BLOG: Heavy Snow Coming, But How Much?

Good morning all,

It’s a windy and cold Thursday and we have to watch for some beefy snow showers and squalls this morning. This will be followed by subzero temperatures tonight. Stay up on the latest short term weather by checking out the social media outlets (mine and Jess’s).

This post will focus on the Sunday-Monday snow threat. We plan on looking at the latest models before putting accumulations in our official forecast this afternoon, but this post will give you a peek “behind the curtain”.

First of all, it’s important to note that the disturbance largely responsible for the snow threat is still over the Pacific Ocean. Computer models will be more trustworthy once the system is over land, since there will be more data available for them to analyze. Here’s an animation showing the system crashing into California and then coming east. Click to animate:

output_f74bhhThe colors represent the “vorticity” or spin in the atmosphere at about 18,000 feet. Spinning air parcels at that level aid in air rising and clouds/precipitation forming.

Snow will get going late Saturday night and continue at varying intensity Sunday. There will be times Sunday that it is not snowing that hard at all. We are still too far out to pinpoint when snow is likely to be lighter/heavier during Sunday.

We are pretty confident the worst of this storm will be Sunday NIGHT and early Monday. Here’s a few computer model snapshots at 1am Monday morning:

GFS: gfs

European: euro

Canadian: can

The Canadian looks a bit different than the other two; snow is lighter at this time step on the Canadian. This is an outlier at the moment.

One thing we look at when figuring out how hard precipitation will be falling is the “vertical velocity” at about 10,000 feet. It shows how quickly the air is rising. The faster it is rising, the heavier the precipitation is likely to be. Here’s the GFS vertical velocity map at 1am Monday:

vvlIt has the best upward motion south of Rt. 30, but still looks decent for most of the Valley.

How Much Snow?? That is the question.

Let’s see what the current models say. First, the GFS:

gfssnowA general 6-10″ range for the WFMJ viewing area.

The Canadian:  cansnowLooks like a range of 5-12″, with the heaviest south.

The European: eurosnowYikes! A solid 11-12″ for the region. You are likely to see this map or something similar on social media outlets today.

BUT! A word of caution. 

This is the “operational”, or “deterministic” run of the European.  There are 51 “members” of the European Ensemble Model. What’s an ensemble model? A lower resolution version of the “deterministic” model is run 51 times, with each “member” having slightly different initial conditions (pressure, temperature, humidity, etc.) This proves useful because we simply cannot model the atmosphere perfectly. Running a model 51 times, allowing for “wiggle room” in the initial conditions gives us more of a range of possibilities.

Anyway, the mean, or average snow accumulation of those 51 members is significantly lower than the operational…which makes the 11-12″ idea harder to believe. Have a look:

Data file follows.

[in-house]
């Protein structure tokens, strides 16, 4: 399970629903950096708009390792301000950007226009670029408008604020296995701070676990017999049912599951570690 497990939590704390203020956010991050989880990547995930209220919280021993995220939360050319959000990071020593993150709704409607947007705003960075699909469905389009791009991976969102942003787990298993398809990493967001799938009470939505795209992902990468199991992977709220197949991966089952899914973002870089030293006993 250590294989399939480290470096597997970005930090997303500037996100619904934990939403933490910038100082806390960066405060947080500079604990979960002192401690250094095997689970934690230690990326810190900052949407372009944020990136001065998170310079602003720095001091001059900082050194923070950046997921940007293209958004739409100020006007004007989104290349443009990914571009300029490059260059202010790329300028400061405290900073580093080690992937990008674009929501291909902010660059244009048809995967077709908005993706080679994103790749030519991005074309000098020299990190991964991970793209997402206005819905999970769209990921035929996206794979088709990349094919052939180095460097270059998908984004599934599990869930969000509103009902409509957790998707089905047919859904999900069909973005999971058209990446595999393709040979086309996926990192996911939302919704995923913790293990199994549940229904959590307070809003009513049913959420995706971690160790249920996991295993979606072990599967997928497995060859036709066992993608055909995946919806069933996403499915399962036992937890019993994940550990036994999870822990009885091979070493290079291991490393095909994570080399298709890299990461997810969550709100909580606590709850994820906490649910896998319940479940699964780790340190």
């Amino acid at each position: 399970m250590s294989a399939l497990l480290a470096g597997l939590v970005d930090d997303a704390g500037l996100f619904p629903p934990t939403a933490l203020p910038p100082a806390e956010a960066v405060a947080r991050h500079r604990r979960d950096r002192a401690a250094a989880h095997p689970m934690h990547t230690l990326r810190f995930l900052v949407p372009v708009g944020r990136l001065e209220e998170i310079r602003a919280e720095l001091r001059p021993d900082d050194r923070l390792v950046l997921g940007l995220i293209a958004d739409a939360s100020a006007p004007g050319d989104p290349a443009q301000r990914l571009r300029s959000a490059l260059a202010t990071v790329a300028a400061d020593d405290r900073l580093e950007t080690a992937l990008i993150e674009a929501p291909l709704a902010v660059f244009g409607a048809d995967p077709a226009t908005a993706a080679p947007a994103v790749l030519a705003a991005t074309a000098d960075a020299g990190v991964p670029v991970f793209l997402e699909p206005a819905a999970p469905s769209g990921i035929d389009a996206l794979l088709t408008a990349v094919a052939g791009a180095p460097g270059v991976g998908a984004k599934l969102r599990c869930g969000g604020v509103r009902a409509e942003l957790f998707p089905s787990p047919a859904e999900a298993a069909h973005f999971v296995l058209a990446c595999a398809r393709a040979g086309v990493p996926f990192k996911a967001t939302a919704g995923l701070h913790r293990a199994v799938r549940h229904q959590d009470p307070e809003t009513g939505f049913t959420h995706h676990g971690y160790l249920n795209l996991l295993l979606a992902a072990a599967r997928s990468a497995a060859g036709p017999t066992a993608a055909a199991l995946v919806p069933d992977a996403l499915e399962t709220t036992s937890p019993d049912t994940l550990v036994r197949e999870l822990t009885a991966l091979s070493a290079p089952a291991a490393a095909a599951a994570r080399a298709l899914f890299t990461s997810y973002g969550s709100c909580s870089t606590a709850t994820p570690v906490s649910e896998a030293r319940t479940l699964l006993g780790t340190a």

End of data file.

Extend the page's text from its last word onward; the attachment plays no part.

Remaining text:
euro ensThe mean is 5-6″.

So, what’s the bottom line?? I think the low end of the snowfall range will be around 5″. What’s the top end? Not sure yet. Probably somewhere between 8-10″. More to come this afternoon!

Thanks for reading!


BLOG: The Never Ending Winter

This morning was another reminder that sometimes a small amount of snow can be WORSE for road conditions than a few inches….especially if it comes at the wrong time of day. While some places got an inch or so, most locations “only” got a coating, but it came at rush hour and roads got slick in a hurry.

The radar at 9:15am showed the last of the hefty snow bands in Lawrence County, with flurries elsewhere:



It sure was nice to see bare ground before this morning’s snow. The snow cover map does not reflect today’s snow and shows a nice zone of bare ground across the region:



For the rest of the work week, we will be “nickled and dimed” by a few weak systems that can, as this morning’s did, drop small accumulations of snow. Another one will cruise through Wednesday morning and another Thursday. Snowfall amounts with each will generally be under an inch, but watch for “sneaky” bands like we had this morning that can drop locally a bit more.

The BIG story this week? Yup, the COLD. Our 7-day forecast:


We are forecasting the 2nd coldest stretch of weather for these dates since 1930 in Youngstown. Here’s the list of coldest February 25-March 3 periods:



Plan on 3 straight mornings with Wind Chills below zero. Here’s a computer Wind Chill forecast for daybreak Wednesday through Friday mornings:


The longer range? It looks ugly through most of the first half of March. The 8-16 day outlook off the Climate Forecast System model shows temperatures much below average for March 4-12:



We have some forecasting challenges ahead for the weekend and early next week. There is likely to be a storm that impacts the Valley sometime in the Sunday-Monday time frame. How big of a storm, what type of precipitation it will bring, if snow….how much…all these things are unclear right now.

If you are seeing web sites/Facebook pages that have scary maps with dramatic headlines and/or are providing SPECIFIC snowfall forecasts a week or more out…STAY AWAY! Stay far, far away. 

Thanks for reading!